The first time I ever flew on an airplane was January 5, 2004 from Austin, TX to Nashville, TN. Since then, I have logged more than 134 hours in the air on 62 flights.
I like to think I’ve become something of a pro at flying, even though I know I’ve not flown even half as much as someone like my husband has flown.
My longest flight was from Atlanta, GA to Honolulu, HI in 2006. It was 8.5 hours on a plane, but obviously the end result was worth it. Crystal clear blue water. Drinks served in pineapples. Leis at the airport. Spam on the menu — even at fancy restaurants. July 4th spent with the military. Memories that I can’t even begin to list in any sort of coherent or concise manner.
The flight back from Honolulu to Atlanta ranks as one of my worst flights due to a stomach ache half-way through the flight. It’s not funny to have a cramping stomach when your right in the middle of a row of four or five seats, and you still have about four hours to go in the air.
My absolute worst flying experience occurred in 2005, when I was flying from Nashville to Austin, and I’d opted to have a layover in Houston, TX at Hobby Airport.
First off, Hobby is probably my least favorite airport of all that I’ve flown through to date. For one thing (and San Diego, CA comes in a close second for this very same reason), I will never understand why an airport would ever be set up to where, when you change planes you have to come out of security and then back through security. Luckily, both times for me, it was just an annoyance. For others, like in San Diego, I watched full bottles of wine purchased as a keepsake behind security at one airport being thrown away because they couldn’t take it BACK through security to change planes. At least all I did was lose time and almost be late for my flight. For others, they lost a lot of money.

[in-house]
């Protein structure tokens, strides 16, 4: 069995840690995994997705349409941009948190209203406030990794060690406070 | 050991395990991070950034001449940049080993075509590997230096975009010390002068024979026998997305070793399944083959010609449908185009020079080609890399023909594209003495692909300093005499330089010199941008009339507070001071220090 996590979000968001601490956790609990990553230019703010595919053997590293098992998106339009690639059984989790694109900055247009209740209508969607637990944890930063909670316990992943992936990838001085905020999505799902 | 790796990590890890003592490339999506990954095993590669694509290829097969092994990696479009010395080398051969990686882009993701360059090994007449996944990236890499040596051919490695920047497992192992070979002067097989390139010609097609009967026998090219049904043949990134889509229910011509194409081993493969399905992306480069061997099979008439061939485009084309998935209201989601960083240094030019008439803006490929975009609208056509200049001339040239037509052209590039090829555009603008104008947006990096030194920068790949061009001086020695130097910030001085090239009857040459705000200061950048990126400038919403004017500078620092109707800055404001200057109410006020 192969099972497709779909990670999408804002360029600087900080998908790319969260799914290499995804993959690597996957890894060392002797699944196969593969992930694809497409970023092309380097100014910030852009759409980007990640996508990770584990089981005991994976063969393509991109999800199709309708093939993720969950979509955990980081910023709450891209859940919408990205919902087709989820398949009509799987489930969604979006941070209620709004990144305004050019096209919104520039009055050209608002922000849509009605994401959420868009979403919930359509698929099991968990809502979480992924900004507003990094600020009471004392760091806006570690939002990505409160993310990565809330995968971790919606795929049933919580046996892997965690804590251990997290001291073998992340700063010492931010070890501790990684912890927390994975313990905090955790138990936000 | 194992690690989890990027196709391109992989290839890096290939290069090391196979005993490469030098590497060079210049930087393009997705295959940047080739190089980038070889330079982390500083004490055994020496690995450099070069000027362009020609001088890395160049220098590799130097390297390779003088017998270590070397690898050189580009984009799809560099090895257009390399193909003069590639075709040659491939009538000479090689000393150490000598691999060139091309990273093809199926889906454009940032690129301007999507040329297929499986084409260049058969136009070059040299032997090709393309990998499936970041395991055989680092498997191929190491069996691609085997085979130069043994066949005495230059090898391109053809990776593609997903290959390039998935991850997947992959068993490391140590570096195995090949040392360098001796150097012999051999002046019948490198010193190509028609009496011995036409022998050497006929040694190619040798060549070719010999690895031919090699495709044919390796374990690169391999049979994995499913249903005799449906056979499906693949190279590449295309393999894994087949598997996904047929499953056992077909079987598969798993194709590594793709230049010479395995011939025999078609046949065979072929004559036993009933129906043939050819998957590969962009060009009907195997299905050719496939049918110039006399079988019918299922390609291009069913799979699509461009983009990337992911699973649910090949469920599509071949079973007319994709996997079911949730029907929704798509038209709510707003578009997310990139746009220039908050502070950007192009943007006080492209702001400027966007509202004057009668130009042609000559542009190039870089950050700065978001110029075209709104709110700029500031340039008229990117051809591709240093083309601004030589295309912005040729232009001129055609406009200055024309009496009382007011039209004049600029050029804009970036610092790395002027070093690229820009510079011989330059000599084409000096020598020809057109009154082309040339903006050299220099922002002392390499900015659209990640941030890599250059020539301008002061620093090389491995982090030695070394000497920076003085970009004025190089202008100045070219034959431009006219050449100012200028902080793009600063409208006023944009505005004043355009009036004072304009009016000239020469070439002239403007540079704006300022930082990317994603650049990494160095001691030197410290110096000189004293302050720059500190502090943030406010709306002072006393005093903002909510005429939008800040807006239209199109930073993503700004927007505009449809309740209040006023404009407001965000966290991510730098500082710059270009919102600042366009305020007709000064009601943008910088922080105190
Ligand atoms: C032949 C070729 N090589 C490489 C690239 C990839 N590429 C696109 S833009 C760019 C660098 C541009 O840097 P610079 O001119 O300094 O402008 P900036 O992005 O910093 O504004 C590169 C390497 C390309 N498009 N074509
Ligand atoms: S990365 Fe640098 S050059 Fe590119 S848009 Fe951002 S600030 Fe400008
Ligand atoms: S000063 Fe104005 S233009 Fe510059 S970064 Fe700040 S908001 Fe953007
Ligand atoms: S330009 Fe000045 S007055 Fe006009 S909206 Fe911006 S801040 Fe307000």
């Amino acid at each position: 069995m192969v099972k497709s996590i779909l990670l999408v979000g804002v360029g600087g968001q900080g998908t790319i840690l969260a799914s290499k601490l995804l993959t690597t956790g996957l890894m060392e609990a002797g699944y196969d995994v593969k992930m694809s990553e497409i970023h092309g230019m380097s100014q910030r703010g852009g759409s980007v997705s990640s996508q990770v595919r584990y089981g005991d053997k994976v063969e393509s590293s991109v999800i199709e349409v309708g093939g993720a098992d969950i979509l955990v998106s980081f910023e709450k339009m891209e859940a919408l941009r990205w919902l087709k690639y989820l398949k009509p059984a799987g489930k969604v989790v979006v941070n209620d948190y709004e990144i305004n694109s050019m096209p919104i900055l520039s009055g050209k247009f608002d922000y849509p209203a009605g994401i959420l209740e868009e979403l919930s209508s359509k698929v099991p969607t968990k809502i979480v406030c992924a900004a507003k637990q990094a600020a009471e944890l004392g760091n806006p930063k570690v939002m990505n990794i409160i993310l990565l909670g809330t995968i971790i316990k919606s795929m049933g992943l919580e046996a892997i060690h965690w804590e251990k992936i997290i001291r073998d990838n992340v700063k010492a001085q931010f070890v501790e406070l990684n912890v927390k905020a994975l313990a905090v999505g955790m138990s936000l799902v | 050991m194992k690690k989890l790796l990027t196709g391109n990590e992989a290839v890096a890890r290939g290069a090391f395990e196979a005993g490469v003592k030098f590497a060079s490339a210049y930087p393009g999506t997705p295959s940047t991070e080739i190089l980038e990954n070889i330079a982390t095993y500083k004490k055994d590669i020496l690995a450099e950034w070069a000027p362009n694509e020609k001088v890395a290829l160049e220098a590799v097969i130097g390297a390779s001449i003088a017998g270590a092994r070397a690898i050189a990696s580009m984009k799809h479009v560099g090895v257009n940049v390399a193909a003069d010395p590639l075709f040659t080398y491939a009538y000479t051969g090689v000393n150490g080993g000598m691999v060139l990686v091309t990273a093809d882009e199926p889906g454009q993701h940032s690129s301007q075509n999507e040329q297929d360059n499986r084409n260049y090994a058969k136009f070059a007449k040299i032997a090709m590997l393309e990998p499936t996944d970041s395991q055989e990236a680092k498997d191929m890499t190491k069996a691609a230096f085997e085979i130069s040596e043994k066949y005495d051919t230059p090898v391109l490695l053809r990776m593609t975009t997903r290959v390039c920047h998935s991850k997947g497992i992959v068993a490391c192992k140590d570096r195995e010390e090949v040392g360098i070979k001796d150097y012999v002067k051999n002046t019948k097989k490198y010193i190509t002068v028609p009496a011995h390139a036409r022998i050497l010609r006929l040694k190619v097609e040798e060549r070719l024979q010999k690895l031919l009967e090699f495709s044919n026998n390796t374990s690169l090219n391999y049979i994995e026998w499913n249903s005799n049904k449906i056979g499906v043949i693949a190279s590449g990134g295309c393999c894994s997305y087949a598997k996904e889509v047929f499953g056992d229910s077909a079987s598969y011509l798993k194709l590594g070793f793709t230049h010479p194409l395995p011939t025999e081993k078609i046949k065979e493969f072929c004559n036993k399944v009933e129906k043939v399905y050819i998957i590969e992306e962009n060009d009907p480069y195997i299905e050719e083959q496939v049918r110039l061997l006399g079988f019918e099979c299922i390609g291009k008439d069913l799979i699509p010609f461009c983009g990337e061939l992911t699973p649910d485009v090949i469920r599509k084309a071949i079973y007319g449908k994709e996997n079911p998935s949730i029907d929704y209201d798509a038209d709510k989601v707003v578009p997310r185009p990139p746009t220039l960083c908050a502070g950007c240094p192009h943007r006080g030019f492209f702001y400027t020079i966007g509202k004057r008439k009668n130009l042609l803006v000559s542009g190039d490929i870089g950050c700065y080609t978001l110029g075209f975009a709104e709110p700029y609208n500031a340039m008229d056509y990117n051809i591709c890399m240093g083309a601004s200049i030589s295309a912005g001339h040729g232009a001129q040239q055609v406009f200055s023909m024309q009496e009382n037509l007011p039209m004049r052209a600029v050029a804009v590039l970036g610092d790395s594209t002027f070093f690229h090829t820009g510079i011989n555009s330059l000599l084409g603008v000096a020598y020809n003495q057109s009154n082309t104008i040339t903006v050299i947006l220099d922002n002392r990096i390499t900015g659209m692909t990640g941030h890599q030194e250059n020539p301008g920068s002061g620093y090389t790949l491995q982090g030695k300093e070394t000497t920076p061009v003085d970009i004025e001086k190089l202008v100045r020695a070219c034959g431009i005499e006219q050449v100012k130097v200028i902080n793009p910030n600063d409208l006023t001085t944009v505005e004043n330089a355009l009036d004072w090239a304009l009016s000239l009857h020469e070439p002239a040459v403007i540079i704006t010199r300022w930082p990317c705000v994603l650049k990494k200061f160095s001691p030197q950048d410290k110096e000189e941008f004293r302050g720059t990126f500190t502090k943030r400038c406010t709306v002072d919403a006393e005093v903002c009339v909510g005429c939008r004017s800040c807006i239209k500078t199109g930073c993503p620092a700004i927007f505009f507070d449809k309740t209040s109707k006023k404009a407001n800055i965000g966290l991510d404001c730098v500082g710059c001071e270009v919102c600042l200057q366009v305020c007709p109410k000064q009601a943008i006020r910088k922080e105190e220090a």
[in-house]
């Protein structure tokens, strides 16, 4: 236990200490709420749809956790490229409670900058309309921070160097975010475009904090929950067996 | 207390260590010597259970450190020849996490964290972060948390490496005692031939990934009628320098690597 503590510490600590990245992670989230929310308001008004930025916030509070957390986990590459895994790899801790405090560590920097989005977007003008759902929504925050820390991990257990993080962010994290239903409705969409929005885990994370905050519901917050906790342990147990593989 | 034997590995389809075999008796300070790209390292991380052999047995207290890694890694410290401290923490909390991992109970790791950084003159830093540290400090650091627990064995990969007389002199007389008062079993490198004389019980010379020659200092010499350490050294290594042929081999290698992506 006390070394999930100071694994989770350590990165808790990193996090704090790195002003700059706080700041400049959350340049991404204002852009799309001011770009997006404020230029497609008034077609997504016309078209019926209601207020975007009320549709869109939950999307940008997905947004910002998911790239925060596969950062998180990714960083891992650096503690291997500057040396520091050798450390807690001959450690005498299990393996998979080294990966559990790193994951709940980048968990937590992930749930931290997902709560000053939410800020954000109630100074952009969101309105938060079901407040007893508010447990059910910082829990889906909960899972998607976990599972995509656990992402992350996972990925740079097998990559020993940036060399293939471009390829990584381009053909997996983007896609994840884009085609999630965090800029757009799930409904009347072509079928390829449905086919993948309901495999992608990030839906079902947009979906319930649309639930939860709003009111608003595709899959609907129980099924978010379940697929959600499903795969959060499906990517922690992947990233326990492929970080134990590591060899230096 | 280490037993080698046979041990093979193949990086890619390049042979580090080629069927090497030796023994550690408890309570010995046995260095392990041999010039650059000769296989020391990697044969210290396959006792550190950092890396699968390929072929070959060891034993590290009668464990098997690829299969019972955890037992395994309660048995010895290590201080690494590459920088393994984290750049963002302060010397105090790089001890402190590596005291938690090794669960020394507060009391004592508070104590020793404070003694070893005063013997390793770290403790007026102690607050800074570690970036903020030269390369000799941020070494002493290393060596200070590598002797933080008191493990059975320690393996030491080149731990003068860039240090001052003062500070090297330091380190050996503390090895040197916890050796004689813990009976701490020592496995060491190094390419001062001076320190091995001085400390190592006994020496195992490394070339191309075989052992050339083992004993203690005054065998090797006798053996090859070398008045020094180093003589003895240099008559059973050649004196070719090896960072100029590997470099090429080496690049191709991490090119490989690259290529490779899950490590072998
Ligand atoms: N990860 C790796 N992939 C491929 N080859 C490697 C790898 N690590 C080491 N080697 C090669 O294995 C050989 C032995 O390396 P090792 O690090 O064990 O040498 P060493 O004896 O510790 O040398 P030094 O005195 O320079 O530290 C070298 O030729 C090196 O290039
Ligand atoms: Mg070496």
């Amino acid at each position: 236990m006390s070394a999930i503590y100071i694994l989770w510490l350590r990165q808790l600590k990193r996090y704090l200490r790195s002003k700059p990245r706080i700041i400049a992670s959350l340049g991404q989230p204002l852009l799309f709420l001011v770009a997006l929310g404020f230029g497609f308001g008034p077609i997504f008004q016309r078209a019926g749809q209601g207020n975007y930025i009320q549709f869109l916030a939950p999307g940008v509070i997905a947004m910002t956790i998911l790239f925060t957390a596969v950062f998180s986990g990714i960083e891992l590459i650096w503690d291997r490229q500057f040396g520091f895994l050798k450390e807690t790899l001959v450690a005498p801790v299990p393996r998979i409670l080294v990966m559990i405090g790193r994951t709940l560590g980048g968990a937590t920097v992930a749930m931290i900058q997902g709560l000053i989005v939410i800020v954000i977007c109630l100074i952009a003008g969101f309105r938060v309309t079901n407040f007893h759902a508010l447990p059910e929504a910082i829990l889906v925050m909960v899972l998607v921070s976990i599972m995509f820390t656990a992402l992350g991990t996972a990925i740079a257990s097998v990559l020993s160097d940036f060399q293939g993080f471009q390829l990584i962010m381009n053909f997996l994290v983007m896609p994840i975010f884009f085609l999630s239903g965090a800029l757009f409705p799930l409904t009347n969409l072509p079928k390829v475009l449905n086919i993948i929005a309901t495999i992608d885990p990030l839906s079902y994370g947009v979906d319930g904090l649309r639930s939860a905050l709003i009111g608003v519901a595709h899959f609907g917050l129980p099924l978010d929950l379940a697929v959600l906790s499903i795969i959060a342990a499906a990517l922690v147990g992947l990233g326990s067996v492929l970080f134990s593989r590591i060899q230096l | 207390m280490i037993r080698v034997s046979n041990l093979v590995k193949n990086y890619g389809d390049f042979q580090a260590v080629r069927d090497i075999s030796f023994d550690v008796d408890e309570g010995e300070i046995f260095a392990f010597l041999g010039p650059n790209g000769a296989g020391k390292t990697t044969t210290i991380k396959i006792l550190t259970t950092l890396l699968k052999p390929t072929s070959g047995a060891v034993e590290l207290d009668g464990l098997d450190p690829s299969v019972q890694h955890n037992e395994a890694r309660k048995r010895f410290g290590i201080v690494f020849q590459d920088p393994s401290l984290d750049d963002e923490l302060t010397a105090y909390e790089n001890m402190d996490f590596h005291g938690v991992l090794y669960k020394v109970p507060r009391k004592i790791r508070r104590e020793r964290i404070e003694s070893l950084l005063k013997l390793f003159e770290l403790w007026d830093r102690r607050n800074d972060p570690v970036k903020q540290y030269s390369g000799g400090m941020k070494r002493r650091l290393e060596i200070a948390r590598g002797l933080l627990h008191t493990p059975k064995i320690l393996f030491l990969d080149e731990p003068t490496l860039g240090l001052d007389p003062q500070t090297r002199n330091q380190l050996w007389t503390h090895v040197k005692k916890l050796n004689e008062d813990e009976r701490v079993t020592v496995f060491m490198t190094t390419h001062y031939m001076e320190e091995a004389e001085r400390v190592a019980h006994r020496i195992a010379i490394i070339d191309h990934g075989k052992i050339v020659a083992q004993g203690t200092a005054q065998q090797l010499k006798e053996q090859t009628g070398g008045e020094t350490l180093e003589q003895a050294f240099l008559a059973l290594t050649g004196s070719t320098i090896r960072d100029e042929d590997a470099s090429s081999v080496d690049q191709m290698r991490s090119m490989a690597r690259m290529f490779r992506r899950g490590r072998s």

However, Hobby became my least favorite airport when I got stuck there, due to bad weather, for around six hours. It wasn’t the weather that was frustrating for me. It was the total lack of information from the ground crew as to what was going on that day. We were constantly told our plane would be arriving shortly, when in reality it wasn’t. Going to get something to eat, or even going to use the restroom, became a gamble. Would our plane arrive when we were gone? Or are we being fed another line?
Its absolutely the only time I’ve had a “bad” experience with Southwest Airlines. Its absolutely the only time I’ve had to deal with airport personnel that really didn’t have a clue what was going on around them. It’s been four years, and I’ve not flown through Hobby since. It just left me with that bad of a taste in my mouth for air travel.
I’ve never had a bad experience flying due to fellow passengers. Perhaps the only “annoying” experience was when my husband and I took a somewhat last minute trip up to Oregon to see his family. We booked our flights late and the only seats we could get together were one behind the other.
The first leg of the trip, a young man happily traded seats with my husband so we could sit together. The second leg of the trip, however, the ladies around us practically turned up their noses and snapped, “No!” when we asked if they would trade. I grumbled and in my mind I pretended to put a curse on the rudest one that someday someone would refuse to let her sit near her husband on a long flight, too.